• Timothy Moore

          I think they will say in the end a registry is only a list and the legislature must try, try to clean it up. Our job may be to convince the most people that the making of the list itself was where it went wrong all along. The legislature took the list as a remedy for the aberrant actions of a very small group of convicts, applied it to large groups. Even for the very few it may not have prevented the crime. It was a mistake to apply it as a general remedy for sure. Best to present it as an experiment that failed. The constitutional issues will be that much easier to make once the failure is generally known.

      • Michael

        I agree. We need more organization against it so many voices aren’t heard

  5. Jack

    Fine, they wanna keep a registry so overblown that the public doesn’t use it? Great. Isn’t that something we’d prefer?

  6. Counting the days

    After reading the bill and its amendments, I am glad it died. I am sorry, but I don’t care about anyone else but me, and it screwed me over, maybe not as bad as lifetime, but then there’s not much difference between a head shot and a gut shot. I am leaving U.S. as soon as I possibly can, so I am just counting the days.

  7. Devastated But Thankful

    My deepest thanks and gratitude go out to Janice, her team, the Board et al. I can’t thank you all enough for fighting on our/my behalf. Everything you’ve done and are doing is so deeply appreciated.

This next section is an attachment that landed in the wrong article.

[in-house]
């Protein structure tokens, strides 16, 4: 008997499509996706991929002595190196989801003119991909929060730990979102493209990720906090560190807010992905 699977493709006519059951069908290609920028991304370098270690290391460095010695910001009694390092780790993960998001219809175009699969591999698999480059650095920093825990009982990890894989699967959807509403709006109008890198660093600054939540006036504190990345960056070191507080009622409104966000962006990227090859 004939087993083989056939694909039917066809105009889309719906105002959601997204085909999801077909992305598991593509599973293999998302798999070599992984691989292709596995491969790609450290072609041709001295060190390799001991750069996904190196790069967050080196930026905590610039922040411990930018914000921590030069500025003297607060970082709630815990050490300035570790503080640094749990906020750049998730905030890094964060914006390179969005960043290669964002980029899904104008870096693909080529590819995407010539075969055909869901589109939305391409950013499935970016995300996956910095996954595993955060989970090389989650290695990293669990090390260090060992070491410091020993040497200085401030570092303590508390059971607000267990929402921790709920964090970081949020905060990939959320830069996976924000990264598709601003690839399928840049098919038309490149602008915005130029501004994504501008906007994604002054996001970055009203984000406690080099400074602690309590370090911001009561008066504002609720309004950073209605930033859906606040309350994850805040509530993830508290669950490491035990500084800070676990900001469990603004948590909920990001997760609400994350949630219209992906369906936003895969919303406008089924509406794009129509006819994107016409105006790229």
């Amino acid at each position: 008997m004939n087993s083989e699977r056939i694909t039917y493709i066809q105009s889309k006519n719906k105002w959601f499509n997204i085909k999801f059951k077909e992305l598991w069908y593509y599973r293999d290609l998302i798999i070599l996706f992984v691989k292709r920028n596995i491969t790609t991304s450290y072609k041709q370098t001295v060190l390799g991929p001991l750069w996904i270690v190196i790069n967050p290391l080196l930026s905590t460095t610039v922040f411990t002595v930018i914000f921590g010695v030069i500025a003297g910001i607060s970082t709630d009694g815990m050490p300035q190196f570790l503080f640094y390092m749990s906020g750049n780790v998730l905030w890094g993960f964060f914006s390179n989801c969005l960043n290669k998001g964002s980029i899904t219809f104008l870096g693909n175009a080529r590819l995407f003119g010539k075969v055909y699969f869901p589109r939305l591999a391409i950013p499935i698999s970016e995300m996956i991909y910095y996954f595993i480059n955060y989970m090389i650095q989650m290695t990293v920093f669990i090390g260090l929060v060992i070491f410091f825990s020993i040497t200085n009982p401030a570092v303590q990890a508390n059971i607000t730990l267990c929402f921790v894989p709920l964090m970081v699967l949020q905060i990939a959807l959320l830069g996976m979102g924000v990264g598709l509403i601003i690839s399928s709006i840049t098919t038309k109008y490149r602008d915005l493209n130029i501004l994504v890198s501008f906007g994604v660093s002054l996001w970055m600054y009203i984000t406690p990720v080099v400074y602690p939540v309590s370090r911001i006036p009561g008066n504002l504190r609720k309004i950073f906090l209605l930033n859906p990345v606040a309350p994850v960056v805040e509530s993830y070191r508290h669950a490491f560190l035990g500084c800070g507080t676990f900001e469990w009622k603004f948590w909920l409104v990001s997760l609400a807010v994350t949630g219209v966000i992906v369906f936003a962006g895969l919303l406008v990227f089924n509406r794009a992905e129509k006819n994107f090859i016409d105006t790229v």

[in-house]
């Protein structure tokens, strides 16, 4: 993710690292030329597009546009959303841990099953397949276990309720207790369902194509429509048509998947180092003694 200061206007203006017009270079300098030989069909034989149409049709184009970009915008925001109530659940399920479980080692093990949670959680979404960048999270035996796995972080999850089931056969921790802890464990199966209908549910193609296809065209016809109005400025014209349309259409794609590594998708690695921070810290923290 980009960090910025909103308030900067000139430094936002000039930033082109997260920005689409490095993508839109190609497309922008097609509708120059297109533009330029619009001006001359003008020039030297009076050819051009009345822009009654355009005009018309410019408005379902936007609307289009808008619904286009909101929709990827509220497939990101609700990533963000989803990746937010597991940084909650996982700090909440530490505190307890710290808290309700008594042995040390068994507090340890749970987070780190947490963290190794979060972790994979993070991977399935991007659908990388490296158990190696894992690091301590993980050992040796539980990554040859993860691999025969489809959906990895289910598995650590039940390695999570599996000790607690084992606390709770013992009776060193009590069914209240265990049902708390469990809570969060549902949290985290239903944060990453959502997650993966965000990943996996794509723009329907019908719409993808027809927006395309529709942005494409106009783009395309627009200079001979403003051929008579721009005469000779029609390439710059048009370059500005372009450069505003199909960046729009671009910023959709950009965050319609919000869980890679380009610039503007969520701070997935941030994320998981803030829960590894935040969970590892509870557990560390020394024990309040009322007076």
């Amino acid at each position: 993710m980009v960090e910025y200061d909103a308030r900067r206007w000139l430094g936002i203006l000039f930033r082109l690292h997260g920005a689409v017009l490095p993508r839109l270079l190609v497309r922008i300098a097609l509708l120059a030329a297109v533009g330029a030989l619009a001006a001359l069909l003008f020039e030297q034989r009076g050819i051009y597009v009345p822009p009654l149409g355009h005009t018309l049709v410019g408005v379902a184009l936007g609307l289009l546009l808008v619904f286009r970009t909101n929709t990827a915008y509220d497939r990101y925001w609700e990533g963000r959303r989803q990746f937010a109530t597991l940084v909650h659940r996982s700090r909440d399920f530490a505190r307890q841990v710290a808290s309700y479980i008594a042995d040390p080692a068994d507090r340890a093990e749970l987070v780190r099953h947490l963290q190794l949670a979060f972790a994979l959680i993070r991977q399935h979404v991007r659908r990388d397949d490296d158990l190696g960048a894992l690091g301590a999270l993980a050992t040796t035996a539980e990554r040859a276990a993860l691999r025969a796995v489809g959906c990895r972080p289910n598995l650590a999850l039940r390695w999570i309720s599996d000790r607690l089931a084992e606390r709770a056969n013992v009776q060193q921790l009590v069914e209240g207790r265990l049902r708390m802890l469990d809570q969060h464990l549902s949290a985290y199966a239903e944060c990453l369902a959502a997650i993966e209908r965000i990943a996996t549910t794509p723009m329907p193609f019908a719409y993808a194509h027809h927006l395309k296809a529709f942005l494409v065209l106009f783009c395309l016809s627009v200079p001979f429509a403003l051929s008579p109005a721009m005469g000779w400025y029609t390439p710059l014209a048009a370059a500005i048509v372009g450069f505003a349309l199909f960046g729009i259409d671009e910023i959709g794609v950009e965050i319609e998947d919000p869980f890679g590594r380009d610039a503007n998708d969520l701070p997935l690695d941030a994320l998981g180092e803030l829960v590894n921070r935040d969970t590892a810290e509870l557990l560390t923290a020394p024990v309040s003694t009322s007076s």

As a beneficiary of this bill, I have been hesitant to comment since I knew my benefit was another registrant’s burden (i.e. those who would be worse off with its passage). I would have been eligible to come off in the first year. So yes, this is a very devastating day for some (maybe many?) of us. And yet I totally understand that some may be quietly relieved.

    I hope we can do a post-mortem and figure out what happened. I don’t know the deliberations that go on in Appropriations, but I just didn’t think it would die there. It had navigated so far with many powerful proponents (including our LA DA). The decision today has taken the air out of my lungs. I promised myself I wouldn’t let that happen, but it did anyway. I guess it’s back to the COR for next year, but legislation would have been the just outcome. I hope more can be discussed about where we go from here on that front.

    But thank you Janice and Team. Your work changes lives. Please fight on if you can!

    • AlexO

      My guess is that this committee didn’t see any money saving, and even an increase in spending, were this bill to pass with the current amendments. It would cost a lot of money to create the tier and then place 100k+ people by going through that many files. And since it didn’t drop anyone automatically anymore, and required every to actually petition the court once they reached the qualifying time period (and even more cost), there was just nothing there of value to the state. I honestly don’t even know if the origin, un-amended, bill would’ve passed without the auto-drop once you reach your time period. That’s a lot of money for the state and city to be spending on current and future court proceedings.